The Drake Equation is an attempt, devised by Dr. Frank Drake, to mathematically estimate the number of alien civilizations that might exist in the universe and thus, by extension, the number of alien civilizations with which we might reasonably expect to detect and possibly even communicate. To date, we have not detected any civilizations other than our own, and though the field of animal intelligence is fascinating and has made great strides in recent years as medical science has produced great advances in brain scanning devices and techniques, Homo sapiens sapiens is the only sentient species known to exist.

I am a lifelong fan of science fiction. There is much more to SF than aliens, but without them SF would be so much less, both in volume and in substance. Even before I was sophisticated enough to tackle Asimov, Pohl, or Bester, I was fascinated by aliens as diverse as the Wookiee Chewbacca, the Vulcan Mr. Spock, the Kryptonian Superman, and the eponymous Aliens who so frequently imperiled Sigourney Weaver. And despite the potentially cataclysmic or even apocalyptic ramifications of first contact, I dearly wish us to meet aliens. And I am a proponent of science for its own sake, the notion that pure research is an inherent good, even if no practical applications are immediately forthcoming or even foreseeable. For reasons above and beyond the whimsical, I like the fanciful notion behind the plaques on the Pioneer 10 and 11 space probes and the golden records included within the Voyager 1 and 2 probes. Please bear these items in mind when contemplating the following:

The Drake Equation is so patently unscientific as to have crossed all the way into the realm of being anti-scientific.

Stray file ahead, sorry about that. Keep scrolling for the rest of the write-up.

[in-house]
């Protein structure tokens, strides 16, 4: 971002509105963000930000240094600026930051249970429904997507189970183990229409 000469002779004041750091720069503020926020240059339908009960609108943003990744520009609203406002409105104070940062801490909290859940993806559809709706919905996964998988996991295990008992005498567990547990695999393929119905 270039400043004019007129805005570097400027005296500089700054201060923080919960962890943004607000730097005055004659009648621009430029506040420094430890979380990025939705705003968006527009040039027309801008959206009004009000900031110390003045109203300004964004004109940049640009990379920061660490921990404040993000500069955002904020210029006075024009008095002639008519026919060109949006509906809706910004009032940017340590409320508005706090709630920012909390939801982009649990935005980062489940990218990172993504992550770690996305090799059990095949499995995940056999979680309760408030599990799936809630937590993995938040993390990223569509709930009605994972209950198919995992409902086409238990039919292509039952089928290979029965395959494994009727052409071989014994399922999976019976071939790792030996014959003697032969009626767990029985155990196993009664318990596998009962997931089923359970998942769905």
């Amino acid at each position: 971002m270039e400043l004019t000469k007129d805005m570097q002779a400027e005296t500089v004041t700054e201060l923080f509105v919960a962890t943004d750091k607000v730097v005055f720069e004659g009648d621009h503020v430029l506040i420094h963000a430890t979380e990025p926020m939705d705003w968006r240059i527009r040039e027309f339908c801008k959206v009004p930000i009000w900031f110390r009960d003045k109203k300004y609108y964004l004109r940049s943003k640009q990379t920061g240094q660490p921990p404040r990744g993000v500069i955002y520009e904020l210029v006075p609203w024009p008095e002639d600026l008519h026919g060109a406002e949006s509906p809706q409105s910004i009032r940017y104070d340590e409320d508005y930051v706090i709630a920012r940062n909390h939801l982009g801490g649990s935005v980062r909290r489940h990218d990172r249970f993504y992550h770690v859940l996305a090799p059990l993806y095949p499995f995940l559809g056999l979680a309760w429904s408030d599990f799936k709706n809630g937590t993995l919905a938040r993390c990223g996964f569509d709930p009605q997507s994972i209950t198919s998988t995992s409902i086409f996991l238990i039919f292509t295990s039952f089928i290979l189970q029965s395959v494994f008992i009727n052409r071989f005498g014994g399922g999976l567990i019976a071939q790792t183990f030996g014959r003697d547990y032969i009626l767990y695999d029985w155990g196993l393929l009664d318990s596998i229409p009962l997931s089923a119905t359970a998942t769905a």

"Science, n., 1. the state of knowing : knowledge as distinguished from ignorance or misunderstanding." (Merriam-Webster Online Dictionary)

The Drake Equation, by contrast, is a celebration of ignorance and misunderstanding. I applaud Dr. Drake's audacity in attempting to bring reason to the previously metaphysical, and thereby inherently muddled, debate about Man's place in the cosmos and the question of extraterrestrial life. But in the same breath I damn the man's arrogance and abandonment of the scientific method.

Earth is the only planet and/or miscellaneous heavenly body known to support life. The essence of science is experimentation producing replicable results. We have only the good earth to study, we have absolutely zero data on how life has arisen in environments other than Earth; therefore, any and all assumptions made to fulfill parts fl, fi, and fc of the equation are either (a) pure guesses or (b) based solely on Earth's experience. Neither is replicable, therefore neither is scientific. So, the very construction of the Drake Equation requires one to set aside the scientific method and use a none-too-distant relative of the Ouija board.